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How to create Certificate Signing Request with OpenSSL

Technical Blog Post


How to create Certificate Signing Request with OpenSSL


Due to various customer and their business partner needs, one may require another to get one of the Certificate Authority (CA) such Symantec (or Verisign), Thawte, Entrust, Comodo, etc, just to name a few.  For this, one would need to create a Certificate Signing Request (CSR) and send it off to the CA to get it signed.


You may already know that we have stopped supporting the Sterling Certificate Wizard.

The issue with the last released Sterling Certificate Wizard 1.4.00 version currently is that it does not support creating a SHA2 (SHA256,...) Certificate Signing Request (CSR) to meet the security and industry needs.

Due to the security concerns, we are asking our customers to start using other tools to create their private key and CSR.

While there are many tools out there to help you generate a Certificate Signing Request (your public certificate that is not yet signed by CA) and private key, we recommend the use of latest OpenSSL stable build for your environment to achieve this need. 


NOTE:  For Sterling B2B Integrator all builds, you can use a third party tool like OpenSSL to generate a CSR for a certificate.  In addition, for SB2BI build and later, you may also use the IBM Key Management Utility (ikeyman) to do this, too.  For using ikeyman, see the Technote Solution 1985342.


Here is a link to download OpenSSL

See License Agreement

OpenSSL Download Reference


Here are some of the external web sites that may explain more on Openssl commands


Reference 1


Reference 2


NOTE:  Please note that the OpenSSL product usage is outside of SB2BI support.

If you have any questions, please work with OpenSSL support, check out their forum, and other online forums for more help.


As an example and for our need, you may use the following command:

openssl req -out CSR.csr -new -newkey rsa:2048 -nodes -keyout privateKey.key


I have downloaded and using a copy of the OpenSSL-Win64 build on my windows system.


After install, I was able to generate the private key and CSR per below:


Below displays the OpenSSL version I am using:


Microsoft Windows [Version 6.1.7601]
Copyright (c) 2009 Microsoft Corporation.  All rights reserved.

C:\OpenSSL-Win64\bin>openssl version -a
OpenSSL 1.0.1u  22 Sep 2016
Fri Sep 23 03:48:49 2016
options:  bn(64,64) rc4(16x,int) des(idx,cisc,2,long) idea(int) blowfish(idx)
OPENSSLDIR: "/usr/local/ssl"


Below is the command used to create the private key named alex2048opensslprivateKey.key, CSR named alex2048opensslcertificate.crt and both of RSA 2048 bit strengh with SHA256 signing algorithm that would last 731 days and with the password of sterling:

Note:  You would need to enter rest of the certificate information per below.

C:\OpenSSL-Win64\bin>openssl req -out CSR.csr -new -newkey rsa:2048 -nodes -keyout privateKey.key 


Microsoft Windows [Version 6.1.7601]
Copyright (c) 2009 Microsoft Corporation.  All rights reserved.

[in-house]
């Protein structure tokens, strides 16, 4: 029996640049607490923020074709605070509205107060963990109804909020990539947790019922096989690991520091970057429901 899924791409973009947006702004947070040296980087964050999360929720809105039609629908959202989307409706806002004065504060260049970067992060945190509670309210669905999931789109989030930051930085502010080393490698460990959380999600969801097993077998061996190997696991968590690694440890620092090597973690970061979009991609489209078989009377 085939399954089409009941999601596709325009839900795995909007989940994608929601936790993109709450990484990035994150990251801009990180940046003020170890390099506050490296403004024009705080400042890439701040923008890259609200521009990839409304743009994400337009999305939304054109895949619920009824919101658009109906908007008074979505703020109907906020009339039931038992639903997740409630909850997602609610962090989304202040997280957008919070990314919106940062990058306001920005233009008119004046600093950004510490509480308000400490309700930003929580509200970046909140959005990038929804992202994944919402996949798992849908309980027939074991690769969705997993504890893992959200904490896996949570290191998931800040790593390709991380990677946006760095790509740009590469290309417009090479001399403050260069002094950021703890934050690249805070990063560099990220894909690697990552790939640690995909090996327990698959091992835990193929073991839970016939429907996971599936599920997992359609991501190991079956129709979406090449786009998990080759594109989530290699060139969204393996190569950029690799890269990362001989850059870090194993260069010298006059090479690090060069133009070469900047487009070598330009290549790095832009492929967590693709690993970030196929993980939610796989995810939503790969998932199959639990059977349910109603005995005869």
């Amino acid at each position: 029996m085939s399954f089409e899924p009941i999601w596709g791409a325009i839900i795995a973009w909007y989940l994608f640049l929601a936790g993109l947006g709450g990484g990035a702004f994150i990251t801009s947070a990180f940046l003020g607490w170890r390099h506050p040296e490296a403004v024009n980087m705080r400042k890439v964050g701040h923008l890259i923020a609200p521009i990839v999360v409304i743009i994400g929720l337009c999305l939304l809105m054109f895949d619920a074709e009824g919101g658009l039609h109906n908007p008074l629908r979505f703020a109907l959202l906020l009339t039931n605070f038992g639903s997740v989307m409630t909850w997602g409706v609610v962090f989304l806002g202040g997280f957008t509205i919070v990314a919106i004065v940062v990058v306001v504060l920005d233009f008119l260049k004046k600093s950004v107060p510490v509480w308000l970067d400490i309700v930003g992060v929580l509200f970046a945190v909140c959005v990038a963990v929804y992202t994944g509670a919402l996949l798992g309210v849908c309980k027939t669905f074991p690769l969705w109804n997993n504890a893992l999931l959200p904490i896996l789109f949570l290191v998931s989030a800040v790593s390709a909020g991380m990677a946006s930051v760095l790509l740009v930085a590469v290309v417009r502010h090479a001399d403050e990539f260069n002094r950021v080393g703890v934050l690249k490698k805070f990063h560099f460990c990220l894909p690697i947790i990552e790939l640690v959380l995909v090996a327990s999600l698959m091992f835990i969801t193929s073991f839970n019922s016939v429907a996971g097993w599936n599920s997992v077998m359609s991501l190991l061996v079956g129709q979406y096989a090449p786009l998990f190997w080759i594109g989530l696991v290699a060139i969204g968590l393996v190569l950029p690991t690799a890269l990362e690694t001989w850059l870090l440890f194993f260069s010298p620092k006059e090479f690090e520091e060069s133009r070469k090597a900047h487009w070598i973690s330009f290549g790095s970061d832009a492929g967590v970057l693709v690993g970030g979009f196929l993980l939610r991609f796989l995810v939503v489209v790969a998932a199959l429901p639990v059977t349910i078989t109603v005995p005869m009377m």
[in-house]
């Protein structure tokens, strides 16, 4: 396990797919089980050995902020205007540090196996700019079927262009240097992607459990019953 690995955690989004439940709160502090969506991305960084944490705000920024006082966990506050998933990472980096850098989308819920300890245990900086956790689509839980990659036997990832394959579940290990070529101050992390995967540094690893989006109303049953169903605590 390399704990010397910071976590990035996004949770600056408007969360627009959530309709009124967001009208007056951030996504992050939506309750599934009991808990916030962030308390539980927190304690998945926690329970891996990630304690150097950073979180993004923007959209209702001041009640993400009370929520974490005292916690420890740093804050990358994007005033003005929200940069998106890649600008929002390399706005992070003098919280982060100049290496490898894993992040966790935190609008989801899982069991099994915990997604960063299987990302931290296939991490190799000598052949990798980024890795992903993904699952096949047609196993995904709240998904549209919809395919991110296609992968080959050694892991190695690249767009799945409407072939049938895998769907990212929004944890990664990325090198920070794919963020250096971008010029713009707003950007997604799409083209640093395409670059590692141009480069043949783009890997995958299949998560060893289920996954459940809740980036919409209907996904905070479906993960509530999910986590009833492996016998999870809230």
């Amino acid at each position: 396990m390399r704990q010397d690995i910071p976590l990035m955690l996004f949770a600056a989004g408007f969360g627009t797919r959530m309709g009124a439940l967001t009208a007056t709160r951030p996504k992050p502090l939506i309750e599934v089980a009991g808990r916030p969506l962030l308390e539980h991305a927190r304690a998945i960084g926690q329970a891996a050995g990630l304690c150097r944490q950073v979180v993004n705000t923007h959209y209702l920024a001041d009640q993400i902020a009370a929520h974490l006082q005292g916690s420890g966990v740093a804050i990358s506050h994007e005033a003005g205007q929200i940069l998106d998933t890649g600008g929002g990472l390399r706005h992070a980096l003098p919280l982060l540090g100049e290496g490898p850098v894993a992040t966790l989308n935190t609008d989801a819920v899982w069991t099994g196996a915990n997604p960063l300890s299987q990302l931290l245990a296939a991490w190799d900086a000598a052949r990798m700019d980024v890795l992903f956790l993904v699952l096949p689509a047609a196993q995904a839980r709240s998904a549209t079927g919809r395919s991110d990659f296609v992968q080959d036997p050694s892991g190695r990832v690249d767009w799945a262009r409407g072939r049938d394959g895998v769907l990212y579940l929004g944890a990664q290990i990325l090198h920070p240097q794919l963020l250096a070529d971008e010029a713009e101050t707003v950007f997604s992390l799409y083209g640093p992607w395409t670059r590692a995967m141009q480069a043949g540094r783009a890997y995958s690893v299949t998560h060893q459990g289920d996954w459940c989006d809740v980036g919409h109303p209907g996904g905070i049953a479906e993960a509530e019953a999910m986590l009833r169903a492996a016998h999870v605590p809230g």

C:\windows\system32>cd C:\OpenSSL-Win64\bin

C:\OpenSSL-Win64\bin>openssl req -out CSR.csr -new -newkey rsa:2048 -nodes -keyout privateKey.key
Loading 'screen' into random state - done
Generating a 2048 bit RSA private key
writing new private key to 'privateKey.key'
You are about to be asked to enter information that will be incorporated
into your certificate request.
What you are about to enter is what is called a Distinguished Name or a DN.
There are quite a few fields but you can leave some blank
For some fields there will be a default value,
If you enter '.', the field will be left blank.
Country Name (2 letter code) [AU]:US
State or Province Name (full name) [Some-State]:Ohio
Locality Name (eg, city) []:Dublin
Organization Name (eg, company) [Internet Widgits Pty Ltd]:IBM
Organizational Unit Name (eg, section) []:IBM Cognitive Engagement Watson Supply
Common Name (e.g. server FQDN or YOUR name) []
Email Address []

Please enter the following 'extra' attributes
to be sent with your certificate request
A challenge password []:password
An optional company name []:



Below is a list of the private key file and CSR within the same bin directory:



 Volume in drive C has no label.
 Directory of C:\OpenSSL-Win64\bin

[.]                              [..]



At this time, you may then send off your CSR file (i.e. CSR.csr) to a trusted Certificate Authority to get it signed.


Afterward, when you are in need to combine the private key / signed public cert / Intermediate CA cert / Root cert to form a pkcs12 key file in order to check into SI, you can check out the How to reference:


For example:

openssl pkcs12 -export -out alexKeyCertificate.pfx -inkey privateKey.key -in CASignedPublicCertificate.cer -certfile IntermediateCA.cer -certfile root.cer


To check in the alexKeyCertificate.pfx p12 or PKCS12 key file, see Check In PKCS12 System Certificates


[{"Business Unit":{"code":"BU059","label":"IBM Software w\/o TPS"},"Product":{"code":"SS3JSW","label":"IBM Sterling B2B Integrator"},"Component":"","Platform":[{"code":"PF025","label":"Platform Independent"}],"Version":"","Edition":"","Line of Business":{"code":"LOB59","label":"Sustainability Software"}}]